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Lighting, security project in lot Zone E limiting parking spots for students

The limited parking has made it difficult for students to find a space and it’s not uncommon for them to search 10-15 minutes looking for a spot, said marketing senior Mitchell Hudson. | Anh Le/The Cougar

On the first day of the Spring semester, students were surprised to find a large part of Zone E Lot blocked off for construction. With no knowledge of the closure, many students found themselves displaced with no accommodations. 

In an email sent to students later that day, UH Parking and Transportation Services told students that, “a portion of Zone E will be closed to vehicles and pedestrians through Feb. 29 as Facilities/Construction Management runs underground conduits for new lights and security cameras.”

It is unclear when the area was initially closed down for construction, but students parking there found out about the partial closure on the first day of classes. 

“I didn’t know at first, I just drove in and went down the middle lane to my usual spot to see a giant area sectioned off with caution tape,” said physics and computer science senior Frank Landry. “I was not given any advance notice and I never received an email as well.” 

In response to students complaining in a Reddit post, Parking and Transportation Services replied with a link to the email sent to Zone E permit holders. 

“Parking and Transportation Services was aware of this project and as a result of the reduced number of available spaces, we also reduced the number of permits available in Zone E for the spring semester,” said Parking and Transportation Services assistant director Richard Zagrzecki. “We sold the appropriate number of parking permits to ensure we accommodate those Zone E permit holders.”

However, students argue they have still been negatively impacted by the closure. The limited parking has made it difficult for students to find a space, with some spending as much as 10-15 minutes looking for a parking space, said marketing senior Mitchell Hudson.

Zone E also happens to be the nearest lot to Cullen Oaks, Cambridge Oaks and The Quads. Some commuters say they are competing with students who live in these dorms and feel it’s unfair they’re forced to share spots with residents who camp their cars in Zone E more often than not.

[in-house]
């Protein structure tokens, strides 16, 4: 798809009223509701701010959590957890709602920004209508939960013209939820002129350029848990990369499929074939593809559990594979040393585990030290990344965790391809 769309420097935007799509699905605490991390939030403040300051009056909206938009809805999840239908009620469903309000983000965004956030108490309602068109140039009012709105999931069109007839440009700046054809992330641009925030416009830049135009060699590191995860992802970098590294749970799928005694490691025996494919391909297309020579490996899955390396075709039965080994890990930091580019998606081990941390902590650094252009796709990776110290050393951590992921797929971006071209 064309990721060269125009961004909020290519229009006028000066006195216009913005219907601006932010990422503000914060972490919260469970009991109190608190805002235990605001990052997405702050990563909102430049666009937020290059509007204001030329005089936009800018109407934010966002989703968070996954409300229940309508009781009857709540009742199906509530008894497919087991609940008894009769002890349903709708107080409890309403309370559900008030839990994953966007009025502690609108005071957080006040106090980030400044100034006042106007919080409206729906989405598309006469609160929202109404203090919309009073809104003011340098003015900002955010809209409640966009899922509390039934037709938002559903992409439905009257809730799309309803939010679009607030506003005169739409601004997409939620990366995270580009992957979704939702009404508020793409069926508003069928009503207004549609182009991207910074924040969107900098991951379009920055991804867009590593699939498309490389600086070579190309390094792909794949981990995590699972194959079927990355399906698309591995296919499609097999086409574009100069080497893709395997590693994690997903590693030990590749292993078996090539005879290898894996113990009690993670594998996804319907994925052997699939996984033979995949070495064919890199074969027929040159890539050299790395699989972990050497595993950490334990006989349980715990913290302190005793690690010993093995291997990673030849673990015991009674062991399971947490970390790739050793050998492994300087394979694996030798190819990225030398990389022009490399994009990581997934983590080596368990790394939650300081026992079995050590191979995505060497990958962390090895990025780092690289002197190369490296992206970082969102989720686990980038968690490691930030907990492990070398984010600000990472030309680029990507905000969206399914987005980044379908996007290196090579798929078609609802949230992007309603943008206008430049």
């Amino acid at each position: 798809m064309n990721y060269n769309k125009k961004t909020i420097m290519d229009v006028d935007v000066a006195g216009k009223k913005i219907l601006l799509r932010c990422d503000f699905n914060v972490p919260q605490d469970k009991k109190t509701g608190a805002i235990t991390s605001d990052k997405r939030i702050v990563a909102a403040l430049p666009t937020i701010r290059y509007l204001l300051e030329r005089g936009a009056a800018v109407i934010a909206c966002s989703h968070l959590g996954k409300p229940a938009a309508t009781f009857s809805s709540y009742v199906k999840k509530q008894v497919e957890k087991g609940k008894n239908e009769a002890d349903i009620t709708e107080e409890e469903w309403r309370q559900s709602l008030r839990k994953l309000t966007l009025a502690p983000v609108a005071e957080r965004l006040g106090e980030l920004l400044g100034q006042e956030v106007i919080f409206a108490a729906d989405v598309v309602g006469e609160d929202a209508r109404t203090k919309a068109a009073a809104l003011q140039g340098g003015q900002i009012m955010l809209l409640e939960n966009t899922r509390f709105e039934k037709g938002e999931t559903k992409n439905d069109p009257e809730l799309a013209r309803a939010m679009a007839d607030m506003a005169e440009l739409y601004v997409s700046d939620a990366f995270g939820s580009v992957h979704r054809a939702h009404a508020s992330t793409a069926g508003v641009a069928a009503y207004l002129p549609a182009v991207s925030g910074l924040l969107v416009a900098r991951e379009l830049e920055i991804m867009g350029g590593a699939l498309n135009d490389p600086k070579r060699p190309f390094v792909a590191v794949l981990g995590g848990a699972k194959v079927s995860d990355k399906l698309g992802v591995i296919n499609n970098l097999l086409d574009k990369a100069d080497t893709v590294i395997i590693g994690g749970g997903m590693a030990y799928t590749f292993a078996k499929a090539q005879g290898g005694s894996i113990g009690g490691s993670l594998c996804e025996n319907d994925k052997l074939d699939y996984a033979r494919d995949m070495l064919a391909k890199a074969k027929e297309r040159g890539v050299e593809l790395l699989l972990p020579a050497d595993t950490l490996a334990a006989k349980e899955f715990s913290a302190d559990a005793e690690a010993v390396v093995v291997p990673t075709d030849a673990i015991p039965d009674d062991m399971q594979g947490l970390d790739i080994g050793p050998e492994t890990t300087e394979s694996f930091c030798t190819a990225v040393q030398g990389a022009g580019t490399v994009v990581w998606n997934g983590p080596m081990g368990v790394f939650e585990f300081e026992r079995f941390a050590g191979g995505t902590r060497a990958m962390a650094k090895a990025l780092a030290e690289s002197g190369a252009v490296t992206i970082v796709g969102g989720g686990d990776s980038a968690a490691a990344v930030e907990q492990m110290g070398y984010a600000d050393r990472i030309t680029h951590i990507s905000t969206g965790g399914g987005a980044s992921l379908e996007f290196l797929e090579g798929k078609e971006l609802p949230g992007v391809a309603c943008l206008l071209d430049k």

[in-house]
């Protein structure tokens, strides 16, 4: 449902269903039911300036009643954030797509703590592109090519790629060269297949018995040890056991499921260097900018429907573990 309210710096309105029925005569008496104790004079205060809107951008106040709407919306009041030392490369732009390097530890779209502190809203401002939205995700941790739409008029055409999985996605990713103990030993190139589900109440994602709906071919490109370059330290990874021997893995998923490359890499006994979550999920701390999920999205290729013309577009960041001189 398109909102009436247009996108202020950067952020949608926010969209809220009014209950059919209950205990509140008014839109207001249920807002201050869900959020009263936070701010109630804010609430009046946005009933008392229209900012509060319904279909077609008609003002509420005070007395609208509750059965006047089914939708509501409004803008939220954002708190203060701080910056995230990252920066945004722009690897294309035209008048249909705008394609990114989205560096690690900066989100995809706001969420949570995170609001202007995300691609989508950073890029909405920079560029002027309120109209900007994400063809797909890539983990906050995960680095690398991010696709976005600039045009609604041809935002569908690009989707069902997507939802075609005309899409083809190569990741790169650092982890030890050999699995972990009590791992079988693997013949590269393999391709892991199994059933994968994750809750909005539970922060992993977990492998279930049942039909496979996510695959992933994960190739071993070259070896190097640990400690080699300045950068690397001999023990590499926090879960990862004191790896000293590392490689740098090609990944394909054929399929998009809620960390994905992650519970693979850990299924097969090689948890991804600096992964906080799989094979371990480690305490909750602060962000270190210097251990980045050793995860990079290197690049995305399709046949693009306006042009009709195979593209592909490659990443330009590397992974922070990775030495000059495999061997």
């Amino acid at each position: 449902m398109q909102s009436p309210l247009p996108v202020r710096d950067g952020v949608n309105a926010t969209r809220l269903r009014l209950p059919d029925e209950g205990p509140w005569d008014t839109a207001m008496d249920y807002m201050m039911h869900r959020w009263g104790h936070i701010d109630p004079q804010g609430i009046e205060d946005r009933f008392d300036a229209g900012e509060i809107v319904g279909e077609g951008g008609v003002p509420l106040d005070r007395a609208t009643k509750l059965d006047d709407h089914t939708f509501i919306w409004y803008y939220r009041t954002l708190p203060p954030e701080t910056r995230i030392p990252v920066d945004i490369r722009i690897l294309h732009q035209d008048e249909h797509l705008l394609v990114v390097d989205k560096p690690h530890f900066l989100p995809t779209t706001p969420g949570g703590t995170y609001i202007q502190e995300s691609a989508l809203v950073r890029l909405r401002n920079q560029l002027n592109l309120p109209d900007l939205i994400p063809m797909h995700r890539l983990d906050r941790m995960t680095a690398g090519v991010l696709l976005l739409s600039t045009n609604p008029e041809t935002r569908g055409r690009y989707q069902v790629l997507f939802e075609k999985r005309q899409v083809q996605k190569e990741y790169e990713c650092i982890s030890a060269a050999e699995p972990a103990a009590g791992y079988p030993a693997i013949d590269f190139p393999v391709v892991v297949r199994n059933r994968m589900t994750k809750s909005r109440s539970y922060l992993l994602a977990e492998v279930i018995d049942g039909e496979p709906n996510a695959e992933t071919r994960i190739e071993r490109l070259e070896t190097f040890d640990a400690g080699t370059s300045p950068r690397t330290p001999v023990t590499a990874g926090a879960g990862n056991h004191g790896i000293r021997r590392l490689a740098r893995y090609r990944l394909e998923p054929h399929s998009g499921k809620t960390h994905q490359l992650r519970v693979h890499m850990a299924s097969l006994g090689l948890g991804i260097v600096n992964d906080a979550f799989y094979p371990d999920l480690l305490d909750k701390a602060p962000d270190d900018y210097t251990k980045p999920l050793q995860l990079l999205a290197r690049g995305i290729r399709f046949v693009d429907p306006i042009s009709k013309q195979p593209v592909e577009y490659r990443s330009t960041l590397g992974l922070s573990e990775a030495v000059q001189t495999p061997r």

“There’s a fight over spaces and commuters are going to be at a  disadvantage because they have to give up their parking spot every day and students who live on campus get to keep it most of the week,” Landry said.

Students have not been offered an alternative solution to tackle this problem. When complaints have been brought to UH Parking and Transportation Services, Hudson said the response felt cold and unsympathetic.

Students are upset with how UH has handled this situation, but this is not the first time students have complained due to decisions made by UH Parking. 

“Parking should be more helpful towards the students since we are paying for the passes and tuition at UH,” Hudson said. “They should operate more towards the benefit of the students and not the benefit of the parking office and how much money they make.”

The construction is expected to be finished by the end of February, according to Zagrzecki. However, some students are hesitant about the timeline considering their past experiences with construction on campus. 

Landry said the situation has exacerbated the existing stress of finding a parking spot before class. 

“If I have to continuously search for parking in the lot that I have a pass for, it’ll be a major inconvenience for me,” Hudson said. 

Some students also said they are worried about their safety because Zone E is the furthest lot and has a reputation for being unsafe on campus. 

“Zone E is very thinly shaped, meaning that more often than not you’re stuck all the way in the back, causing you to walk even further to a class. It’s often the last lot to go and has a reputation for being dangerous,”  Landry said. 

In 2022, the University committed $18 million to upgrade the campus lighting system. The project will continue throughout 2025, in addition to programs such as Walk in the Dark and FIXIT, said UH spokesperson Shawn Lindsey. 

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